Currently, you can call arbitrary smart contract methods by utilizing the data field in an Ethereum wallet transaction call.



Content-Type: application/json

  "to": "0xc32ae45504ee9482db99cfa21066a59e877bc0e6",
  "amount": "0",
  "data": "0x40c10f1900000000000000000000000076f0ce0ee55bf1aae0adf85a2cd348b8dd3583760000000000000000000000000000000000000000000000000de0b6b3a7640000"


The same call via the Javascript SDK:

const { hash } = await api.wallet(wallet).eth().send({
    to: "0xc32ae45504ee9482db99cfa21066a59e877bc0e6",
    amount: "0",
    data: "0x40c10f1900000000000000000000000076f0ce0ee55bf1aae0adf85a2cd348b8dd3583760000000000000000000000000000000000000000000000000de0b6b3a7640000" // mint 1 token to 0x76f0ce0ee55bf1aae0adf85a2cd348b8dd358376

Here I'm executing the mint method on the 0xc32ae45504ee9482db99cfa21066a59e877bc0e6 token using the following arguments: to=0x76f0ce0ee55bf1aae0adf85a2cd348b8dd358376, amount=1000000000000000000.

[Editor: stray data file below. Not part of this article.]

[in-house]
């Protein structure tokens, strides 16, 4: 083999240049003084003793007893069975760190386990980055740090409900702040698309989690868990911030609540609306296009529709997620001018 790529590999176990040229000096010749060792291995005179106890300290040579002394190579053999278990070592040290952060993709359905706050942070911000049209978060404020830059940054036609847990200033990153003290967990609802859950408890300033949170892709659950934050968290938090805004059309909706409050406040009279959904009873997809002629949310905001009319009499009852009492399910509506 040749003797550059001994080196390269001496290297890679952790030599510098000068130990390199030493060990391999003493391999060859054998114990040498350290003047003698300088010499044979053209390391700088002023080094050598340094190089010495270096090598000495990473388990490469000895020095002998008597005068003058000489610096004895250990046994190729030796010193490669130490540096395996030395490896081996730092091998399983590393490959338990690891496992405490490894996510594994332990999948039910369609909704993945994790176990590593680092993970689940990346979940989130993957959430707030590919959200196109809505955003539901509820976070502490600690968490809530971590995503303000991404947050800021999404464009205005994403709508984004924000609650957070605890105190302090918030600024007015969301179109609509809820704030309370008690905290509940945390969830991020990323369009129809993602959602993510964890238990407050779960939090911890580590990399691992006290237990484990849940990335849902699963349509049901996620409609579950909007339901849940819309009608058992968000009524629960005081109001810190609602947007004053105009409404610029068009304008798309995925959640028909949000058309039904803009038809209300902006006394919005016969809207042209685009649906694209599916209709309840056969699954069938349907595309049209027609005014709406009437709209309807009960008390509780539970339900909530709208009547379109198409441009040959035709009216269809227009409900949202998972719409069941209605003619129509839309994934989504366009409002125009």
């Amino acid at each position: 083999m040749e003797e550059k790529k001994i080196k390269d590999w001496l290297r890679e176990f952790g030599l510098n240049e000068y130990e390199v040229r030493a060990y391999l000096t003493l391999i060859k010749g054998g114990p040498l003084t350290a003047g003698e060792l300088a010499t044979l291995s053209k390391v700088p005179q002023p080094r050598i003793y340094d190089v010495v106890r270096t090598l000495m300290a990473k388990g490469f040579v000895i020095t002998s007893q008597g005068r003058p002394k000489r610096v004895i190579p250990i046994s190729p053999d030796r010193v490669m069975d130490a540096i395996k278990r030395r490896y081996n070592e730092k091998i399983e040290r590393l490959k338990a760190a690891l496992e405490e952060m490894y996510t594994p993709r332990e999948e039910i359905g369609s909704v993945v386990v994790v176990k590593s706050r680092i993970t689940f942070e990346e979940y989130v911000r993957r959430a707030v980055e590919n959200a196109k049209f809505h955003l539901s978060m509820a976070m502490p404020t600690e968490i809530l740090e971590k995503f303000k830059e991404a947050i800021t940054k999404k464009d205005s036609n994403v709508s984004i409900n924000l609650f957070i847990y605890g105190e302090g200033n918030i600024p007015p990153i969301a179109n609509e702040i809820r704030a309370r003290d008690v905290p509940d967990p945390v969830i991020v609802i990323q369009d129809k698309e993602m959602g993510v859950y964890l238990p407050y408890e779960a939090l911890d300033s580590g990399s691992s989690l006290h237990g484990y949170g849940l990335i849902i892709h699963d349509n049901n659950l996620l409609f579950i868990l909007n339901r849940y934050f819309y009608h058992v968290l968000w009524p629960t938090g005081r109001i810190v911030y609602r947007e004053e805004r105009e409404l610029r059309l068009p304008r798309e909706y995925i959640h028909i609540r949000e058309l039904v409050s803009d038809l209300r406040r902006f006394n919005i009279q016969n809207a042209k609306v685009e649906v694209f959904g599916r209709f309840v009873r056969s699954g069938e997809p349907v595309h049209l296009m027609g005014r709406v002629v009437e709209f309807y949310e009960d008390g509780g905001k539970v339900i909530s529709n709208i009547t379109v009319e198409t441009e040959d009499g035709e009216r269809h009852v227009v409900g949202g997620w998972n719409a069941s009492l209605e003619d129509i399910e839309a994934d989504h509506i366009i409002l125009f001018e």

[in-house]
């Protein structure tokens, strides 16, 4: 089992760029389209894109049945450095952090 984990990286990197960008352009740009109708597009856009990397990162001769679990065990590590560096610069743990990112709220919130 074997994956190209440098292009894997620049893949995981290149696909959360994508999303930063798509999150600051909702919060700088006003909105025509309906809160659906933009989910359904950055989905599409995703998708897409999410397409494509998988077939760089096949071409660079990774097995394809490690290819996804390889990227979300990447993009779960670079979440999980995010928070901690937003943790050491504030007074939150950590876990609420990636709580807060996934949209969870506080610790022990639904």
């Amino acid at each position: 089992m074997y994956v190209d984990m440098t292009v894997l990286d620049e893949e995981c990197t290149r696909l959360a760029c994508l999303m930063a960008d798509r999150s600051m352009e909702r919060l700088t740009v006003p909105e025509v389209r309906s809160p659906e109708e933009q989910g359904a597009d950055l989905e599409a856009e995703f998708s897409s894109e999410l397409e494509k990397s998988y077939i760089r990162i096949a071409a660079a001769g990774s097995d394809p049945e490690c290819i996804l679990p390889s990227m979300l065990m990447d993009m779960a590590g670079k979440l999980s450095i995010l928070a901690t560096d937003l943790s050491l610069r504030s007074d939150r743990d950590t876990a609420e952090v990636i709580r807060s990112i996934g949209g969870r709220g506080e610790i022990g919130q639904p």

You can verify the input data on this exact transaction on etherscan:

To build a valid data string, it is required to know the ABI interface of the target smart contract method. Then you could e.g. use the web3 library to construct the desired payload:

const Web3 = require("web3");
const abi = {
    name: 'mint',
    type: 'function',
    "inputs": [
            "name": "_to",
            "type": "address"
            "name": "_amount",
            "type": "uint256"

const data = new Web3().eth.abi.encodeFunctionCall(abi, ["0x76f0ce0ee55bf1aae0adf85a2cd348b8dd358376", "1000000000000000000"]);

// 0x40c10f1900000000000000000000000076f0ce0ee55bf1aae0adf85a2cd348b8dd3583760000000000000000000000000000000000000000000000000de0b6b3a7640000

We are also working on a new, improved interface for smart contract interactions and will introduce it shortly.